10 September 2019

2019 marks 100 years since women were able to qualify as solicitors. In 1919 the Sex Disqualification (Removal) Act came into force and so paved the way for women to be admitted into the legal profession.

To celebrate this centenary and to remember and pay homage to the pioneering women of the legal industry, Battens are interviewing some of our very own female lawyers about their careers.

Deborah Escott-Watson is a Solicitor in our Private Client department based in the Sherborne office:

1. What inspired you to pursue a career in the legal industry?

I have always enjoyed a good argument! I also enjoy research immensely and it seemed to me that the two went hand in hand.

2. How did you qualify?

I am a dual qualified solicitor in South Africa and England and Wales. I completed five years of study earning a BA, majoring in History and Legal Studies and then a post graduate LLB degree and then after a two year stint working in financial services, entered into Articles of Clerkship. After successful completion of two years of articles I was admitted as an Attorney of the High Court of South Africa in 2001. In South Africa, this a proper Court Application moved by a Barrister and you have to swear an oath in court! My husband and I then relocated to the UK. The Solicitors Regulation Authority allows attorneys from various countries, South Africa being one, to complete the Qualified Lawyers Transfer Scheme. This entailed (then) providing evidence of good standing (character and suitability) from the South African Law Society and completing a series of written tests. On passing these you are admitted to the roll of Solicitors in England and Wales without having to do another training contract. I was admitted as a solicitor in England and Wales in 2003.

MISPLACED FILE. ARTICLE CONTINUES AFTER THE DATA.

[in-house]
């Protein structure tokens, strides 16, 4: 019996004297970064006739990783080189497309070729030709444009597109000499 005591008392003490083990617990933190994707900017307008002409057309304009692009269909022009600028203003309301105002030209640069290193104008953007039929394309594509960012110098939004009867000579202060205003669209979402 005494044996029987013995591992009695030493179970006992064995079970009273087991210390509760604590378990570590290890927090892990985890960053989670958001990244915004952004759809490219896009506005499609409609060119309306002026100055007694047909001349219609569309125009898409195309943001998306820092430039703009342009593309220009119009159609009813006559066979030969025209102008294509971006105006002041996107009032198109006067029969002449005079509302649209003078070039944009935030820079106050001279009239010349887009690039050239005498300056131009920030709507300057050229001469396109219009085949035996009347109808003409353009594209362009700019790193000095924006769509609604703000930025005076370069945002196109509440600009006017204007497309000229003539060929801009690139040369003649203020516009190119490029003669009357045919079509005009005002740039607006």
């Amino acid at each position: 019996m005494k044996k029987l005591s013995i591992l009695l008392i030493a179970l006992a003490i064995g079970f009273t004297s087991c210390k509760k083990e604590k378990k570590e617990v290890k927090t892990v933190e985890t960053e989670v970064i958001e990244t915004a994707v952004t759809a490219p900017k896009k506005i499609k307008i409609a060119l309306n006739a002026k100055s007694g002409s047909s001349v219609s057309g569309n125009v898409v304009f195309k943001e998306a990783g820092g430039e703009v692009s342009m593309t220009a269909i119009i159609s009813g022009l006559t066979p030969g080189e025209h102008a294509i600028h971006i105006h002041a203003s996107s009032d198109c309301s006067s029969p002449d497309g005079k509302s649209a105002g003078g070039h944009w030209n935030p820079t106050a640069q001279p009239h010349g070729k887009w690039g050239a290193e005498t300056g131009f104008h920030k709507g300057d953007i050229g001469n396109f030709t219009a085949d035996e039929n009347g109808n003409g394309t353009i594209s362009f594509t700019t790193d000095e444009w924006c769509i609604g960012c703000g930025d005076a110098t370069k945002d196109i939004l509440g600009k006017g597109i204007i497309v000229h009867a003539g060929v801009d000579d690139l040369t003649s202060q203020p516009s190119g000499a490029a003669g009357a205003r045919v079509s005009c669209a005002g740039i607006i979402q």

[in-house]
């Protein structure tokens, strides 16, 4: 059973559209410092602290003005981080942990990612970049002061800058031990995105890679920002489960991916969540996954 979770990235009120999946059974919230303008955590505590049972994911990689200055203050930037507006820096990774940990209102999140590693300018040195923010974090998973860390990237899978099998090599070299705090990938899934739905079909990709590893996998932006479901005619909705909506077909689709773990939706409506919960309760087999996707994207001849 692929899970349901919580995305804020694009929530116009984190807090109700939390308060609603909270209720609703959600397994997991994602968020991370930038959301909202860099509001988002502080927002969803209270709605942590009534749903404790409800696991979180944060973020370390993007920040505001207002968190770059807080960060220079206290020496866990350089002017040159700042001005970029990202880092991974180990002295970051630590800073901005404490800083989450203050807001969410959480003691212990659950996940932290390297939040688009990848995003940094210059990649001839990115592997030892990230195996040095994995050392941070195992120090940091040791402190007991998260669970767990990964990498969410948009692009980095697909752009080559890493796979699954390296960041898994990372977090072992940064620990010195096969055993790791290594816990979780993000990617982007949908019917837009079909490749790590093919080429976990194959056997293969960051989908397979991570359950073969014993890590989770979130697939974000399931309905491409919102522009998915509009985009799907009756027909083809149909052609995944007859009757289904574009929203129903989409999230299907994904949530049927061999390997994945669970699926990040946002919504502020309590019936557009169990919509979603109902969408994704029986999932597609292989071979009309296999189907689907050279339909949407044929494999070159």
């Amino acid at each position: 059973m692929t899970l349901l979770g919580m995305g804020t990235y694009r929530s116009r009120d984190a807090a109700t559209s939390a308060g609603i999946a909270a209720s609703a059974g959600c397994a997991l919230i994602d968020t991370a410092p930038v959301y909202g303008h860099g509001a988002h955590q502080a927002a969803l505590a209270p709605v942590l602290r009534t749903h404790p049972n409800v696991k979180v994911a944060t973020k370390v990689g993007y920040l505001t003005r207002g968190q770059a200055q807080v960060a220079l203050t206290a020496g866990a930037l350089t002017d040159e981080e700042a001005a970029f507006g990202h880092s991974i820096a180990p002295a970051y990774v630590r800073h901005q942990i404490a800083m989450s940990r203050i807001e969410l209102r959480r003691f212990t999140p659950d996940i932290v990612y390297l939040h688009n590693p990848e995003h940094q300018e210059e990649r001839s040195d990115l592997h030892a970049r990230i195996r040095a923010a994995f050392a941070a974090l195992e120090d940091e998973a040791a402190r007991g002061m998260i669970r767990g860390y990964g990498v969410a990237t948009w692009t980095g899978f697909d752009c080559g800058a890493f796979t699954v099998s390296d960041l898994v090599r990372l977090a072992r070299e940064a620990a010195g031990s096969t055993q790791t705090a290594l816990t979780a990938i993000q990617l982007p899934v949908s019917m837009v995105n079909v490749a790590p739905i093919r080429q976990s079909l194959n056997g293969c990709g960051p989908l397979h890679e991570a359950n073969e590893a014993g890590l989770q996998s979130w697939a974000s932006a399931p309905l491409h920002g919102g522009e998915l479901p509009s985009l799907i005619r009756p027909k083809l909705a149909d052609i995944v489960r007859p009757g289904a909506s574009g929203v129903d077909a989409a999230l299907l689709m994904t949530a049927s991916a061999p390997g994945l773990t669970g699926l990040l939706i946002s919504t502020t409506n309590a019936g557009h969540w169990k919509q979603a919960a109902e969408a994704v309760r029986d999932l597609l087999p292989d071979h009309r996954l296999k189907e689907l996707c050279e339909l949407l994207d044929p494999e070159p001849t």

3. What do you think you bring to your chosen discipline?

Even though I have always, since qualification, worked in Private Client, I have worked both in-house at a bank and a financial services company and in practice as a solicitor both here in the UK and in South Africa. I therefore bring a wide experience base. I am often dealing with clients and their family going through very difficult and emotional times and being understanding and sympathetic is very important to make an overwhelming situation easier.

4. How do you think the legal industry for women has progressed?

Law was a male dominated profession, and even now in a lot of law firms most of the older partners and directors are male. However it is great to see that so many younger solicitors are female. The profession is fully inclusive now as it is accepted now that allowing flexibility in working patterns – both with regards to working part time or from home – encourages gender diversity in the profession, but also the attraction and retention of the best talent.